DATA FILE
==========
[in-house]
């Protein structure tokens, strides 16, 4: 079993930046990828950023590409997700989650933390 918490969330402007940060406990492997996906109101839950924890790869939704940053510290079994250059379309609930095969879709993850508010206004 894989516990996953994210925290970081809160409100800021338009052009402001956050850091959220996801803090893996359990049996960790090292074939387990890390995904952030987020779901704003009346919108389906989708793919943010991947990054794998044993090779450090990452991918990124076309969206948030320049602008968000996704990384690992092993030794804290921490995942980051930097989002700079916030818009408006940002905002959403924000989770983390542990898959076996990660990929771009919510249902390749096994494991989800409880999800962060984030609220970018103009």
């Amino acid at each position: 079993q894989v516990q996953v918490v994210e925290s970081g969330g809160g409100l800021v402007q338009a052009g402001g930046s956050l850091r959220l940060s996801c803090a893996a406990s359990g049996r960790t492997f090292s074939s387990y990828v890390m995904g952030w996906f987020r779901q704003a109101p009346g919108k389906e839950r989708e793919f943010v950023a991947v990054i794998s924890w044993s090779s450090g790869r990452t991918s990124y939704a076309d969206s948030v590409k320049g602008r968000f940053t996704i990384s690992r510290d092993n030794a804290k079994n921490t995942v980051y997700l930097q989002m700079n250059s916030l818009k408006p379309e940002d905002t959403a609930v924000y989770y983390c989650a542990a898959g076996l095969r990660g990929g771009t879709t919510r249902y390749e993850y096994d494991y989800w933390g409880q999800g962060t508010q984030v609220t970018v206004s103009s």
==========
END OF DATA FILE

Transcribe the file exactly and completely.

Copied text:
[in-house]
């Protein structure tokens, strides 16, 4: 079993930046990828950023590409997700989650933390 918490969330402007940060406990492997996906109101839950924890790869939704940053510290079994250059379309609930095969879709993850508010206004 894989516990996953994210925290970081809160409100800021338009052009402001956050850091959220996801803090893996359990049996960790090292074939387990890390995904952030987020779901704003009346919108389906989708793919943010991947990054794998044993090779450090990452991918990124076309969206948030320049602008968000996704990384690992092993030794804290921490995942980051930097989002700079916030818009408006940002905002959403924000989770983390542990898959076996990660990929771009919510249902390749096994494991989800409880999800962060984030609220970018103009």
């Amino acid at each position: 079993q894989v516990q996953v918490v994210e925290s970081g969330g809160g409100l800021v402007q338009a052009g402001g930046s956050l850091r959220l940060s996801c803090a893996a406990s359990g049996r960790t492997f090292s074939s387990y990828v890390m995904g952030w996906f987020r779901q704003a109101p009346g919108k389906e839950r989708e793919f943010v950023a991947v990054i794998s924890w044993s090779s450090g790869r990452t991918s990124y939704a076309d969206s948030v590409k320049g602008r968000f940053t996704i990384s690992r510290d092993n030794a804290k079994n921490t995942v980051y997700l930097q989002m700079n250059s916030l818009k408006p379309e940002d905002t959403a609930v924000y989770y983390c989650a542990a898959g076996l095969r990660g990929g771009t879709t919510r249902y390749e993850y096994d494991y989800w933390g409880q999800g962060t508010q984030v609220t970018v206004s103009s």